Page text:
The log pose is an intermediate yoga pose that is extremely effective in treating problems related to stress, anxiety, and insomnia.
Knee-to-ankle pose, also known as the log pose, is known in Sanskrit as Agnistambhasana. This is an elevated sitting yoga pose with the shins stacked so that the right knee is in line with the left ankle and vice versa. Usually, this move will be part of a series of hip extension exercises, starting with fixed angle pose (Baddha Konasana), log pose and then head to knee pose (Janu Sirsasana). Take a few minutes to watch the following shares of easyhealthylive.com to understand more about this move.
Benefits of the log pose
The log move is one of the yoga moves that is extremely helpful in building and maintaining hip flexibility. If you are a person who often sits at work for long periods of time, you will feel the hip flexors and groin very easily tense. However, when practicing the log pose, this move will help relieve pressure in these areas, which in turn, helps prevent back pain and sciatica. In addition, the log movement can also bring benefits such as:
- Stimulates organs in the abdomen such as the liver, spleen, etc., thereby, enhancing the digestive and metabolic processes, helping the body to function more optimally.
- The hip is the connection point of both the spine and the legs. The Fire Log Pose effectively opens the hips, which in turn improves mobility and improves flexibility in the rest of the body.
- Increase leg strength. Healthy feet will lead to a strong, active and energetic life and prevent all kinds of injuries, disabilities and mobility problems. In addition, this move also helps reduce the risk of developing peripheral artery disease and chronic venous disease.
- Soothes the mind and cultivates a sense of inner peace and tranquility. Daily practice will help reduce stress and trigger the rest response to keep the body in good shape.
Instructions on how to do the log movement
The log movement is one of the yoga movements that is very effective in reducing back pain and sciatica
To do the log pose, start in a comfortable cross-legged position. Afterward:
- Bring your right shin up parallel to the front of the mat
- Place left ankle on top of right knee
- Place left shin parallel to right leg
- Hands on both sides of body
- Inhale and lengthen the spine
- Hold for five breaths, about a minute or so.
The most common problem with this pose is that when you do it, it’s very easy to turn it into something akin to the semi-lotus position (Ardha Padmasana). If done correctly, the thighs and shins will form a triangle. If the thighs are more open, the pose you made has changed into another position.
In addition, for many people, overlapping the legs so that one ankle and the other knee overlap is sometimes difficult due to limited range of motion at the hip joint or possibly due to the conformation of the hip joint. . If it is not possible, you should regularly perform other basic yoga movements to monitor the body’s changes.
Not only that, if the hips are not flexible enough, pressure will be put on the knee and the knee may feel tense. You can use additional yoga equipment to support.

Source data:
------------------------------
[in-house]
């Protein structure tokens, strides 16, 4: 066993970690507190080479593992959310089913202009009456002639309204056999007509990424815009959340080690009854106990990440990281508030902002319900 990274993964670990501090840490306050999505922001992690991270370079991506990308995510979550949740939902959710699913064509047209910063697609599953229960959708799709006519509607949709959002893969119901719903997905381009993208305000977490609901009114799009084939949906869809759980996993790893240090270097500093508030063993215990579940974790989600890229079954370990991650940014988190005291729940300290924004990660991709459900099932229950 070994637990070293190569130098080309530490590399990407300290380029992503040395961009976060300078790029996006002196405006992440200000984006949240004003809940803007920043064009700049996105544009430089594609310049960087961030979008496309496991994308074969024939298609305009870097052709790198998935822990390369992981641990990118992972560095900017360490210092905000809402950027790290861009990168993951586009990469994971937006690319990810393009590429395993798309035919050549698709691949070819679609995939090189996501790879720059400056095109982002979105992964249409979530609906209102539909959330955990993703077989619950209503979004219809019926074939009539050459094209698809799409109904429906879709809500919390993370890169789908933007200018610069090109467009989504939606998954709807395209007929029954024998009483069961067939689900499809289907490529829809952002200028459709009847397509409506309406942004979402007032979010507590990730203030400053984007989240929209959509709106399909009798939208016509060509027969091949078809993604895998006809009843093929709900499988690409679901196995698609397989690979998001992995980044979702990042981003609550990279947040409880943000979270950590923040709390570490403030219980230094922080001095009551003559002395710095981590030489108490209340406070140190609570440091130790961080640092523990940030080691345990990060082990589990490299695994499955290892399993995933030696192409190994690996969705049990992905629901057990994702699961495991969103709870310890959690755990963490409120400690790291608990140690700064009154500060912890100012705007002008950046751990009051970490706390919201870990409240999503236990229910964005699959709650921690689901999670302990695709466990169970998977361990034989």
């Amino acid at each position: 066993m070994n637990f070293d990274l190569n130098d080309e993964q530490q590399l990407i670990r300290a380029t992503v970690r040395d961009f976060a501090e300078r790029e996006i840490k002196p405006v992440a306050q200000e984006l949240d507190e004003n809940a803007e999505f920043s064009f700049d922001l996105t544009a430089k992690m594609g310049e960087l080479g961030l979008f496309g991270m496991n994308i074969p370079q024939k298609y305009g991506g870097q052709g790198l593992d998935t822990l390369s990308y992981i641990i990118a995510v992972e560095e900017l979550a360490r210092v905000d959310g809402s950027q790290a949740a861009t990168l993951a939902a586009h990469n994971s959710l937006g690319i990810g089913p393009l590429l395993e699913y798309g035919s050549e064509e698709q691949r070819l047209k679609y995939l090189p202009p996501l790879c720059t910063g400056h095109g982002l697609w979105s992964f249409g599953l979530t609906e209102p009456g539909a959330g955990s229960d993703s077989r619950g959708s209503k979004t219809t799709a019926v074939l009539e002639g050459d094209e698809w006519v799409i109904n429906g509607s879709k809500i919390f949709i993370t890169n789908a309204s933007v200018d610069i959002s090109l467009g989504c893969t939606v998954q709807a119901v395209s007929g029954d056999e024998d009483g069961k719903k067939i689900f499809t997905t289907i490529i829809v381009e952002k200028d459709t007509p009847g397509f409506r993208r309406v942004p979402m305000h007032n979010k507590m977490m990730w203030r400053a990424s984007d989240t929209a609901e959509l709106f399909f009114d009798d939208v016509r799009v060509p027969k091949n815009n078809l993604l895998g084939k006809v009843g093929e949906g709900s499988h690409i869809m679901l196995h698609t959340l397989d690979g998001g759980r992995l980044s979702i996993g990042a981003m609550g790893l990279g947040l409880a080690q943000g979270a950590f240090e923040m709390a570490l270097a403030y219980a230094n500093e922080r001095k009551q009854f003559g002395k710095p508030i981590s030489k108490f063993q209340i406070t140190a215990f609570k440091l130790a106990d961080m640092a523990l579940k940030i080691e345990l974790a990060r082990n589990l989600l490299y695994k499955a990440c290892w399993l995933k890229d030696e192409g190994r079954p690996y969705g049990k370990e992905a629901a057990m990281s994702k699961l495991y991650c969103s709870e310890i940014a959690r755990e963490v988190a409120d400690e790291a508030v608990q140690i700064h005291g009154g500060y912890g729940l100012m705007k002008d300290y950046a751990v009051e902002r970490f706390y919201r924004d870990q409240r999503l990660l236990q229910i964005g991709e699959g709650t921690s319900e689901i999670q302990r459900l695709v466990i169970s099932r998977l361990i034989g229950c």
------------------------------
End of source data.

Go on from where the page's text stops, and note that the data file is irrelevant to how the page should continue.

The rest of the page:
Variations of the Log Pose
The log is an advanced yoga pose, so you can tweak it to make it easier, or if you’ve mastered it, you can do advanced variations:
- Sit on a folded blanket if your knees are higher than your hips when you’re in a cross-legged position.
- If the space between the upper knee and the ankle is large, place a pad to fill the gap. You can also do the same thing if there is space between your knees and the floor.
- Keeping the spine straight, exhale and fold forward. Sometimes gentle pressure can help close the gap between the knee and ankle.
- You can continue to bend and place your arms straight on the floor if you can do it with a straight back.
Use yoga bricks to make log movements easier
Notes when practicing log movements
- Like other yoga poses, the log pose should be done at least 4-6 hours after a meal. Avoid this pose if you have an injury to your knee, hip, or lower back.
- Remember you can always skip a pose if it doesn’t suit your body. If you feel pain in your knee during the exercise, exit the pose and try again later.
- Because the log pose is also a relatively difficult pose, it is best to practice under the guidance of an experienced yoga teacher to avoid knee and lower back injuries.
Above is some useful information about the log pose in yoga. If you’re curious and want to try, don’t hesitate to connect with easyhealthylive.com’s yoga teacher for specific instructions.
How to Do Knee to Ankle Pose (Agnistambhasana) in Yoga https://www.verywellfit.com/knee-to-ankle-pos-3567093 Accessed: 12/19/2020
7 Health benefits of Agnistambhasana (Fire Log Pose) https://www.rishikulyogshala.org/7-health-benefits-of-agnistambhasana-fire-log-pos/ Accessed date: 19/12/2020
How To Do Fire Log Pose And What Are Its Benefits : Agnistambhasana https://lifenlesson.com/fire-log-pos-and-its-benefits-agnistambhasana/ Accessed: 19/12/2020
John Alen was born in 1971 and is a doctor in the healthcare and psychology fields with many years of experience. He is currently working at easyhealthylive.com, a leading health and psychology blog. Having studied at Y1 National Medical University named after IM Sechenov, John Alen is using his knowledge and experience to help improve the physical and mental health of people in the United States.